Similarity Measures and Anomaly Detection for Mixed Data

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Abstract
We introduce a novel anomaly detection methodology in the unsupervised and mixed data case. The approach makes use of a factor analysis approach to integrate information from both continuous and categorical variables. Due to the difficulty of unsupervised anomaly detection, we also propose an ensemble methodology to combine the outputs from multiple scoring algorithms. Anomalous observations may correspond to financial fraud, health risks, or incorrectly measured data in practice. We focus on unsupervised detection and the continuous and categorical (mixed) variable case. We show detecting anomalies in mixed data is enhanced through first embedding the data then assessing an anomaly scoring scheme.We propose a kurtosis-weighted {\it Factor Analysis of Mixed Data} for anomaly detection to obtain a continuous embedding for anomaly scoring. We illustrate that anomalies are highly separable in the first and last few ordered dimensions of this space. Practical anomaly detection requires applying numerous approaches due to the inherent difficulty of unsupervised learning. Direct comparison between complex or opaque anomaly detection algorithms is intractable; we instead propose a framework for associating the scores of multiple methods. Our aim is to answer the question: How should one measure the similarity between anomaly scores generated by different methods? The scoring crux is in the extremes, which identify the most anomalous observations. A pair of algorithms is defined here to be similar if each assigns its highest scores to roughly the same small fraction of observations. To formalize this, we propose a measure based on extremal similarity in scoring distributions through a novel upper quadrant modeling approach, and contrast it with tail and other dependence measures. We use our similarity method as the first step of an ensemble meta-scorer to combine the outputs of many different anomaly detection scores. In ecology a plethora of ecological predictions about the survival rates of different species under various global warming scenarios are made. Due to uncertainty associated with a range of different climate models, the predictions vary greatly. The outputs of these various predictions call for a reliable interpretation. We propose an interpretable and flexible cosine similarity based method to measure the similarity between geographic range maps that vary depending on climate model. Using the similarities between range maps, we propose a spectral clustering technique which allows for flexibility in the choice of similarity used between range maps. The clustering results based on the similarity of range maps illustrate that it is crucial to incorporate ecological information to understand the relevant differences between range maps based on different climate models.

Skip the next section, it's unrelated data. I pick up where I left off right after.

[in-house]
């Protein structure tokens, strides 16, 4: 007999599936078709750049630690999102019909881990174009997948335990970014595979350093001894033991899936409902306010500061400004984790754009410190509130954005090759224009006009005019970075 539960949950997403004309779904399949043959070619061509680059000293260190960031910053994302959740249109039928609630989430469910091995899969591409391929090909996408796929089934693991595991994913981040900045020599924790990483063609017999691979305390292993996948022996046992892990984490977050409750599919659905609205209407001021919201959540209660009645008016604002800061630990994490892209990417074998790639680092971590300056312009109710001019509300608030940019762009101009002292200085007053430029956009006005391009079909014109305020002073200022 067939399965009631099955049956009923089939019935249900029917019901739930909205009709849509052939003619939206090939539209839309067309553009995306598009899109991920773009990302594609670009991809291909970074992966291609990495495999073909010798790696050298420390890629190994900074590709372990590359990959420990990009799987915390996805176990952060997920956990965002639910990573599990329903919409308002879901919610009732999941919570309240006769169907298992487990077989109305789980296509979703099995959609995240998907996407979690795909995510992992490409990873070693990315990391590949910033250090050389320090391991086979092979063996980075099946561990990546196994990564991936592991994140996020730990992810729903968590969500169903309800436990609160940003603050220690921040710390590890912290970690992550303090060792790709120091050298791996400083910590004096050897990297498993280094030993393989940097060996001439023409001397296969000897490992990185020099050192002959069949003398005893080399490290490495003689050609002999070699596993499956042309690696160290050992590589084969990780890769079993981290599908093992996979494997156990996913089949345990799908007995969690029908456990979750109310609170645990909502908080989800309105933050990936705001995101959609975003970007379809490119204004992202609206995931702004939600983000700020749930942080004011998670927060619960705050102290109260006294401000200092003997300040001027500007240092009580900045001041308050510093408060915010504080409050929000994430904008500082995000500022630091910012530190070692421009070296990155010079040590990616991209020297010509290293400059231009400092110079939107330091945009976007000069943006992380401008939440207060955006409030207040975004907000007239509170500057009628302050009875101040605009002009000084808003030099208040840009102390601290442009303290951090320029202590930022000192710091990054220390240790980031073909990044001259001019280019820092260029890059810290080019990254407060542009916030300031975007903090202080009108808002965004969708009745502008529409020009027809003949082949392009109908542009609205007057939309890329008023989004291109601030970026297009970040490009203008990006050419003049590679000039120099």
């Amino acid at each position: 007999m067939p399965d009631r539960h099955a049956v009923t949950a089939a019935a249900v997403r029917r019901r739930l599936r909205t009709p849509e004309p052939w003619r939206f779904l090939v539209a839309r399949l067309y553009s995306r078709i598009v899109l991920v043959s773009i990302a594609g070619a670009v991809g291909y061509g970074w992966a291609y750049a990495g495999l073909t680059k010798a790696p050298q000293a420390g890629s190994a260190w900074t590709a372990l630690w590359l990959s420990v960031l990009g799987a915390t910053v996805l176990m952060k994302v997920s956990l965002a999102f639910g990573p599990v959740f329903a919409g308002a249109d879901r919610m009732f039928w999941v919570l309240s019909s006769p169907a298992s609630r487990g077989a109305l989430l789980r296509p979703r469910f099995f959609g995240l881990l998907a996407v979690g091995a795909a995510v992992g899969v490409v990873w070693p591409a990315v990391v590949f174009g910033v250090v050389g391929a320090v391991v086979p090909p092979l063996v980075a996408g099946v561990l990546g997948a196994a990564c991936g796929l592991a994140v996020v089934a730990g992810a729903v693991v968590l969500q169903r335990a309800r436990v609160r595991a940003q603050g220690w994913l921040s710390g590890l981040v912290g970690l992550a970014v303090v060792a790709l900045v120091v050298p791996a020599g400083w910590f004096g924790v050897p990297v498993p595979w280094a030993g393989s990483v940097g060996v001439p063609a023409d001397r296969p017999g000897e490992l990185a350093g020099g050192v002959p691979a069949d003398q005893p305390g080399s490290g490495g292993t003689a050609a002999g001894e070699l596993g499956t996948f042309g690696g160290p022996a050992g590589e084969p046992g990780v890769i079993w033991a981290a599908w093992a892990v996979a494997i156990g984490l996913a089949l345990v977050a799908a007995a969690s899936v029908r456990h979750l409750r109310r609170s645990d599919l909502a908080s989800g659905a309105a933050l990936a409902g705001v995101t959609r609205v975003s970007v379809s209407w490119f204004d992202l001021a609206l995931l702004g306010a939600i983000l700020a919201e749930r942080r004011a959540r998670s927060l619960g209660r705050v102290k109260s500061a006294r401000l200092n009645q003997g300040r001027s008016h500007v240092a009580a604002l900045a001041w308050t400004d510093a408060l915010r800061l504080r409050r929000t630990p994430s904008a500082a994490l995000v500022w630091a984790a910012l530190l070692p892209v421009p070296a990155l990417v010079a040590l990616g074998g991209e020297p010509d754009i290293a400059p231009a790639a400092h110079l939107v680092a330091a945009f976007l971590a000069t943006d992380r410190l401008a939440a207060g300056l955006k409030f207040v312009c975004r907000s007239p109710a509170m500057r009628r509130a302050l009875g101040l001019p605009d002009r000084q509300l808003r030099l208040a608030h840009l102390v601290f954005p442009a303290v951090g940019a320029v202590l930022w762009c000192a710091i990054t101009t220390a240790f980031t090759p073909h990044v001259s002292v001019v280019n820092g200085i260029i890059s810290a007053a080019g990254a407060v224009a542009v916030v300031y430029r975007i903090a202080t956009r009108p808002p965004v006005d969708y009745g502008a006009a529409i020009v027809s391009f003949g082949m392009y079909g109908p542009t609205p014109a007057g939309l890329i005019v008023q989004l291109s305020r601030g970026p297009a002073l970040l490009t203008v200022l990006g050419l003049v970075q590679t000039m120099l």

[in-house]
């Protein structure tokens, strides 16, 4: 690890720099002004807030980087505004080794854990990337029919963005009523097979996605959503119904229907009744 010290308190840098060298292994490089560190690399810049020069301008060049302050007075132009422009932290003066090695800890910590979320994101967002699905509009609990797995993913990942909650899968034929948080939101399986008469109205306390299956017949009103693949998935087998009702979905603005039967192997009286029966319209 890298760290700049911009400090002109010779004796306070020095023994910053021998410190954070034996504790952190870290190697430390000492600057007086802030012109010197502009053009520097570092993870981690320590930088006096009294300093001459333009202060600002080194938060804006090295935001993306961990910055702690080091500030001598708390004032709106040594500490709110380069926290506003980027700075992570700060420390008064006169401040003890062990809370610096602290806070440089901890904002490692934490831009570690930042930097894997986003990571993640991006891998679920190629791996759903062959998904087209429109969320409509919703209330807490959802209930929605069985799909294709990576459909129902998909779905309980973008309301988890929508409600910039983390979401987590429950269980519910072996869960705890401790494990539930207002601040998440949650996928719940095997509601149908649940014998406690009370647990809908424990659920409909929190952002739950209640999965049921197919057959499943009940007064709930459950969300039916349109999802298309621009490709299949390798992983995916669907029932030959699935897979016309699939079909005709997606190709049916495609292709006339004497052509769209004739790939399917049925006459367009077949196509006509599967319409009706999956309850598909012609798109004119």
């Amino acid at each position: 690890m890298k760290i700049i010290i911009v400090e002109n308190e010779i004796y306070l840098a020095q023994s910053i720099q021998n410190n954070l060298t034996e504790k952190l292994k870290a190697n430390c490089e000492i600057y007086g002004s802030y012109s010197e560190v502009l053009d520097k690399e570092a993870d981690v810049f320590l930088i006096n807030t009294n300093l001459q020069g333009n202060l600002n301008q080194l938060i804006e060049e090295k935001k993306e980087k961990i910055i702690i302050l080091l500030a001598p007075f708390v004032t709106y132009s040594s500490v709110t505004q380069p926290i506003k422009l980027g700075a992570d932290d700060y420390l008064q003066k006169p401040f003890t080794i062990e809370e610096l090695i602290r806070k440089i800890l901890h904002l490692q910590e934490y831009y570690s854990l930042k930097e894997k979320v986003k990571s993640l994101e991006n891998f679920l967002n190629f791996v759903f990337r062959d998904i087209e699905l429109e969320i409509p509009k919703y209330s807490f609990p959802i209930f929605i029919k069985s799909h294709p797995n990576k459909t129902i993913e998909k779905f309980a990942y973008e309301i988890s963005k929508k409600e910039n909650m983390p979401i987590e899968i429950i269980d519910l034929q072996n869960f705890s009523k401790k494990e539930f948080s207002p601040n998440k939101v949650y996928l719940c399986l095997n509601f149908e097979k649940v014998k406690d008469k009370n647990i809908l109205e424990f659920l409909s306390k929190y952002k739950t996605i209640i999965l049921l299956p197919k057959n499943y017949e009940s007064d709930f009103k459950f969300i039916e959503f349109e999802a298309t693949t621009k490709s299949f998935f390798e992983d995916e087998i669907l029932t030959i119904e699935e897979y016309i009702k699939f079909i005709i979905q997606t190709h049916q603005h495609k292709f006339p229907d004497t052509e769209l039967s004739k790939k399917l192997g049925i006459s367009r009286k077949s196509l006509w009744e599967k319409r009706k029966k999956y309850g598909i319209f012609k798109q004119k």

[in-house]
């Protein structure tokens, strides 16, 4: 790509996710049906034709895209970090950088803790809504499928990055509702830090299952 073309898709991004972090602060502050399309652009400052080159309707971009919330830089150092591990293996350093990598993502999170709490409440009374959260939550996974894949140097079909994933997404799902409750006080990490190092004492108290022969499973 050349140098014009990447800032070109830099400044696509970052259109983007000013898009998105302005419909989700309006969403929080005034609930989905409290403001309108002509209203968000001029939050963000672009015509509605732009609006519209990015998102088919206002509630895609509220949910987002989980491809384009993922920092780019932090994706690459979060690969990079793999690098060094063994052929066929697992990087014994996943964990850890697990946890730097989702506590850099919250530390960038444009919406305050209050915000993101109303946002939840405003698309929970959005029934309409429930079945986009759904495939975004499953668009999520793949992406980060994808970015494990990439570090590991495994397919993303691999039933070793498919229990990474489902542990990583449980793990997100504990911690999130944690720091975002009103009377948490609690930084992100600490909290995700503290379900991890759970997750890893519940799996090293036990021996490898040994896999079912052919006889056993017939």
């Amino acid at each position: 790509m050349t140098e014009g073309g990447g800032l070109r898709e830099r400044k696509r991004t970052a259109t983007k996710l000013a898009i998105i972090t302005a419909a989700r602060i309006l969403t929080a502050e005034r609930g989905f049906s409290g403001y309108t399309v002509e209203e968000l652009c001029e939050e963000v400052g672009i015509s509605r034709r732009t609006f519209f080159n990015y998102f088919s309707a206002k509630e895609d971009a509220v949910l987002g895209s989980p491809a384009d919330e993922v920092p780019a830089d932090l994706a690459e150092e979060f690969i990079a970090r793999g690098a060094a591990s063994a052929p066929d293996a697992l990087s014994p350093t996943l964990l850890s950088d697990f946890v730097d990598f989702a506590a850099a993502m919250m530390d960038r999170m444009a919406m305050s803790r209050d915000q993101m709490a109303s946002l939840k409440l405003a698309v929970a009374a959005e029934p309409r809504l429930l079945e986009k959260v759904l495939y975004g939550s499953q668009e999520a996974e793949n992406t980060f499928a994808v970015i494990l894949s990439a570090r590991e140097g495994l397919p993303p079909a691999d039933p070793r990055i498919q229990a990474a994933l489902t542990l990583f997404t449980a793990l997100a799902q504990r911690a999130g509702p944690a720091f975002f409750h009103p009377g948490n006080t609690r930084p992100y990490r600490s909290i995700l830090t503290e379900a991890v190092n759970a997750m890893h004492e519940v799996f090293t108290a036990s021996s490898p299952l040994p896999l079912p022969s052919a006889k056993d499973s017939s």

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111 pages
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2020-12
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anomaly detection; copula; ensemble; spectral clustering; tail dependence
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Matteson, David
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Samorodnitsky, Gennady
Rand, Richard Herbert
Degree Discipline
Applied Mathematics
Degree Name
Ph. D., Applied Mathematics
Degree Level
Doctor of Philosophy
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Government Document
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dissertation or thesis
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